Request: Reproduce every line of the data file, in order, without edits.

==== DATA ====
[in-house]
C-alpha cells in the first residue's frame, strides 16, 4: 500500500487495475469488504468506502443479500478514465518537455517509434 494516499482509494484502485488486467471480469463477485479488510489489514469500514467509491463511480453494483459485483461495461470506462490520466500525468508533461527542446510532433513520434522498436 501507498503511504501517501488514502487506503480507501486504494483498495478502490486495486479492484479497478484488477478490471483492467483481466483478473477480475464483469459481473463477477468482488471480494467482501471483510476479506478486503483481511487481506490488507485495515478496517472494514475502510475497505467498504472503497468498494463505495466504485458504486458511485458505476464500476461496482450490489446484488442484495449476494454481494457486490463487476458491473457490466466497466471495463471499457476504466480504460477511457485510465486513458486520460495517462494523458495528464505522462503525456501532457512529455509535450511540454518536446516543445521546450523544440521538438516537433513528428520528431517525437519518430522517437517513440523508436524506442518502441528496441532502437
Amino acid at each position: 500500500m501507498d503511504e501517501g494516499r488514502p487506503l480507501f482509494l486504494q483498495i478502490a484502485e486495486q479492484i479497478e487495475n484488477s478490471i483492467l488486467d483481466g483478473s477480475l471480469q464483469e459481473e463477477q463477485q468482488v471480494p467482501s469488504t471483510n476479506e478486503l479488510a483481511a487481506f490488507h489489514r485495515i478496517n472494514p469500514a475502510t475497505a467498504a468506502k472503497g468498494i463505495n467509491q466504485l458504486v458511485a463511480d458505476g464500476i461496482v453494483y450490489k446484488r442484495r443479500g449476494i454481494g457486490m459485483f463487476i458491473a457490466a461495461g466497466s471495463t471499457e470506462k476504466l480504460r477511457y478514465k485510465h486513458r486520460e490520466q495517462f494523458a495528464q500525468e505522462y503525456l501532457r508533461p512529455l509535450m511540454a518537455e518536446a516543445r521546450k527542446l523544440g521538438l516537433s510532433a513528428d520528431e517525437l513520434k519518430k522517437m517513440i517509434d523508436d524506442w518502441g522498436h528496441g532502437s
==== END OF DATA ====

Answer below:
[in-house]
C-alpha cells in the first residue's frame, strides 16, 4: 500500500487495475469488504468506502443479500478514465518537455517509434 494516499482509494484502485488486467471480469463477485479488510489489514469500514467509491463511480453494483459485483461495461470506462490520466500525468508533461527542446510532433513520434522498436 501507498503511504501517501488514502487506503480507501486504494483498495478502490486495486479492484479497478484488477478490471483492467483481466483478473477480475464483469459481473463477477468482488471480494467482501471483510476479506478486503483481511487481506490488507485495515478496517472494514475502510475497505467498504472503497468498494463505495466504485458504486458511485458505476464500476461496482450490489446484488442484495449476494454481494457486490463487476458491473457490466466497466471495463471499457476504466480504460477511457485510465486513458486520460495517462494523458495528464505522462503525456501532457512529455509535450511540454518536446516543445521546450523544440521538438516537433513528428520528431517525437519518430522517437517513440523508436524506442518502441528496441532502437
Amino acid at each position: 500500500m501507498d503511504e501517501g494516499r488514502p487506503l480507501f482509494l486504494q483498495i478502490a484502485e486495486q479492484i479497478e487495475n484488477s478490471i483492467l488486467d483481466g483478473s477480475l471480469q464483469e459481473e463477477q463477485q468482488v471480494p467482501s469488504t471483510n476479506e478486503l479488510a483481511a487481506f490488507h489489514r485495515i478496517n472494514p469500514a475502510t475497505a467498504a468506502k472503497g468498494i463505495n467509491q466504485l458504486v458511485a463511480d458505476g464500476i461496482v453494483y450490489k446484488r442484495r443479500g449476494i454481494g457486490m459485483f463487476i458491473a457490466a461495461g466497466s471495463t471499457e470506462k476504466l480504460r477511457y478514465k485510465h486513458r486520460e490520466q495517462f494523458a495528464q500525468e505522462y503525456l501532457r508533461p512529455l509535450m511540454a518537455e518536446a516543445r521546450k527542446l523544440g521538438l516537433s510532433a513528428d520528431e517525437l513520434k519518430k522517437m517513440i517509434d523508436d524506442w518502441g522498436h528496441g532502437s